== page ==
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UK to Invest £300M in 100,000 Genomes Project with Illumina as Key Partner

Published: Friday, August 01, 2014
Last Updated: Monday, August 04, 2014
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The four year project will allow scientists to do pioneering new research to decode 100,000 human genomes.

The UK is set to become the world leader in ground-breaking genetic research into cancer and rare diseases, which will transform how diseases are diagnosed and treated, thanks to a package of investment worth more than £300M.

The landmark project is on a scale not seen anywhere else in the world and is part of the Prime Minister’s commitment to ensure the NHS as well as the UK’s research and life science sector is at the forefront of global advances in modern medicine.

Sequencing the genome of a person with cancer or someone with a rare disease will help scientists and doctors understand how disease works. The project has the potential to transform the future of health care, with new and better tests, drugs and treatment. It is expected to provide a lifeline to thousands of families affected by rare genetic diseases and cancers.

The Prime Minister has pledged that the UK will map 100,000 human genomes by 2017.

Now, as world leading research organisations join forces, the 100,000 Genomes Project has reached a major milestone in a package of new investment.

The Prime Minister is today unveiling a new partnership between Genomics England and the company Illumina that will deliver infrastructure and expertise to turn the plan into reality. As part of this, Illumina’s services for whole genome sequencing have been secured in a deal worth around £78million.

In turn, Illumina will invest around £162million into the work in England over four years, creating new knowledge and jobs in the field of genome sequencing. The investment will not only help the life science industry to thrive, but potentially create opportunities for talented UK scientists to lead the world. It will also pave the way for all NHS patients to eventually benefit from this exciting new technology.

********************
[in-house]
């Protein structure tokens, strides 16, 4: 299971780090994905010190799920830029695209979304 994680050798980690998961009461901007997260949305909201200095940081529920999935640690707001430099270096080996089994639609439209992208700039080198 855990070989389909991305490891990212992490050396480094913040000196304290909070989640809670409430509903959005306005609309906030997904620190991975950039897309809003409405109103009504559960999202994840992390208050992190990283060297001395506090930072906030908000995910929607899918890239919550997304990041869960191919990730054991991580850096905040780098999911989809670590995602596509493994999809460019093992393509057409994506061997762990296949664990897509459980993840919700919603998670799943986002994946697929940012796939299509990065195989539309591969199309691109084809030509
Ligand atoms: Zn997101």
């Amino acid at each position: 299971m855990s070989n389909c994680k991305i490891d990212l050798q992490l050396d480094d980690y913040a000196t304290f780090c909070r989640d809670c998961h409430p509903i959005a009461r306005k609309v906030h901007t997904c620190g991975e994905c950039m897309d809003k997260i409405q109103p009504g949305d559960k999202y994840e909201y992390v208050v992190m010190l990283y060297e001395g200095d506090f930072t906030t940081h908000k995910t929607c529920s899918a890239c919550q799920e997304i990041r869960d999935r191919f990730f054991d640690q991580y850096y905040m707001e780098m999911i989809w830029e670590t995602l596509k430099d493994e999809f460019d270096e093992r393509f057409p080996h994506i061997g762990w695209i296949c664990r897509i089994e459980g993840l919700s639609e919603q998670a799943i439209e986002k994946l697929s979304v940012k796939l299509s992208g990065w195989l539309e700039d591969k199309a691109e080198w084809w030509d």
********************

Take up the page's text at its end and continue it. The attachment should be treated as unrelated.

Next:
This research puts the NHS at the forefront of scientific discovery. This is in line with the Prime Minister’s vision for the NHS to be the first mainstream health service in the world to offer genomic medicine as part of routine care.

Prime Minister David Cameron commented, “This agreement will see the UK lead the world in genetic research within years. I am determined to do all I can to support the health and scientific sector to unlock the power of DNA, turning an important scientific breakthrough into something that will help deliver better tests, better drugs and above all better care for patients.

The Wellcome Trust has invested more than £1 billion in genomic research and has agreed to spend £27 million on a world class sequencing hub at its Genome Campus near Cambridge. This will house Genomics England’s operations alongside those of the internationally respected Sanger Institute.

The agreement will place Genomics England at the heart of one of the world’s most vibrant genomic science and technology clusters, and allow scientists to work with world-class researchers from the Sanger Institute, the European Bioinformatics Institute, and biotechnology companies based on the same site.

The Medical Research Council has also earmarked £24 million to help provide the computing power to make sure that the data of participants will be properly analysed, interpreted and made available to doctors and researchers securely.

NHS England has started the process of selecting the first NHS Genomics Medicine Centres. Successful centres will help to progress this ambitious project by inviting cancer and rare disease patients to take part to have their genome sequenced. NHS England has agreed to underwrite an NHS contribution of up to £20 million over the life of the project.

The cash injection – and new partnerships – will mean excellent progress can be made on the 100,000 Genomes Project. It is expected that around 40,000 NHS patients could benefit directly from the research. Ultimately this work will pave the way for genomics-based medicine to become part of everyday practice throughout the NHS.

Participation in the project will be based on consent, and people’s data will be strictly protected through Genomics England’s secure data services.

Life Sciences Minister George Freeman said, “Genomics England’s ground breaking partnership with Illumina confirms Britain’s position as a world leader in the field of genetic medicine. This project will help us map genomes on an unprecedented scale and bring better treatments to people with cancers and rare diseases for generations to come.

“This is a momentous day for the UK to push the boundaries of medical science and create the first comprehensive national program for genomic healthcare." commented Jay Flatley, CEO of Illumina. “Illumina is committed to partnering with Genomics England as they look to implement vital changes in the way healthcare is practiced.  This project confirms the UK as a leader in the global race to implement genomic technology and create a lasting legacy for patients, the NHS and the UK economy.”


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